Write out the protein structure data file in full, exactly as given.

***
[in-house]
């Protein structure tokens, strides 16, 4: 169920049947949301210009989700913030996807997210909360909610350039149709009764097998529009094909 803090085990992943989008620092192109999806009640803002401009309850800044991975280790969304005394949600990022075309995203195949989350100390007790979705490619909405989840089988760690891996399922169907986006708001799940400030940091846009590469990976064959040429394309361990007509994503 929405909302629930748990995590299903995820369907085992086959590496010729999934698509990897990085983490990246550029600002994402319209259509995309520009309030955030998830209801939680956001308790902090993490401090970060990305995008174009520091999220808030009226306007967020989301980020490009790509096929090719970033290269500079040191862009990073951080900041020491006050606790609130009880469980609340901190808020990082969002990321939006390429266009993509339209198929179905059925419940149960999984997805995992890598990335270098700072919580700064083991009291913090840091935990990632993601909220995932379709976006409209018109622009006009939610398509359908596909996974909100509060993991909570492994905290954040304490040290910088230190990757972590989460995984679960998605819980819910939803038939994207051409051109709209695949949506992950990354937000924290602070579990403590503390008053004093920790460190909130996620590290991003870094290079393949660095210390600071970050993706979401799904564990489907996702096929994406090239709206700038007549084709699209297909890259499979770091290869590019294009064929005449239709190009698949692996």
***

[in-house]
């Protein structure tokens, strides 16, 4: 169920049947949301210009989700913030996807997210909360909610350039149709009764097998529009094909 803090085990992943989008620092192109999806009640803002401009309850800044991975280790969304005394949600990022075309995203195949989350100390007790979705490619909405989840089988760690891996399922169907986006708001799940400030940091846009590469990976064959040429394309361990007509994503 929405909302629930748990995590299903995820369907085992086959590496010729999934698509990897990085983490990246550029600002994402319209259509995309520009309030955030998830209801939680956001308790902090993490401090970060990305995008174009520091999220808030009226306007967020989301980020490009790509096929090719970033290269500079040191862009990073951080900041020491006050606790609130009880469980609340901190808020990082969002990321939006390429266009993509339209198929179905059925419940149960999984997805995992890598990335270098700072919580700064083991009291913090840091935990990632993601909220995932379709976006409209018109622009006009939610398509359908596909996974909100509060993991909570492994905290954040304490040290910088230190990757972590989460995984679960998605819980819910939803038939994207051409051109709209695949949506992950990354937000924290602070579990403590503390008053004093920790460190909130996620590290991003870094290079393949660095210390600071970050993706979401799904564990489907996702096929994406090239709206700038007549084709699209297909890259499979770091290869590019294009064929005449239709190009698949692996």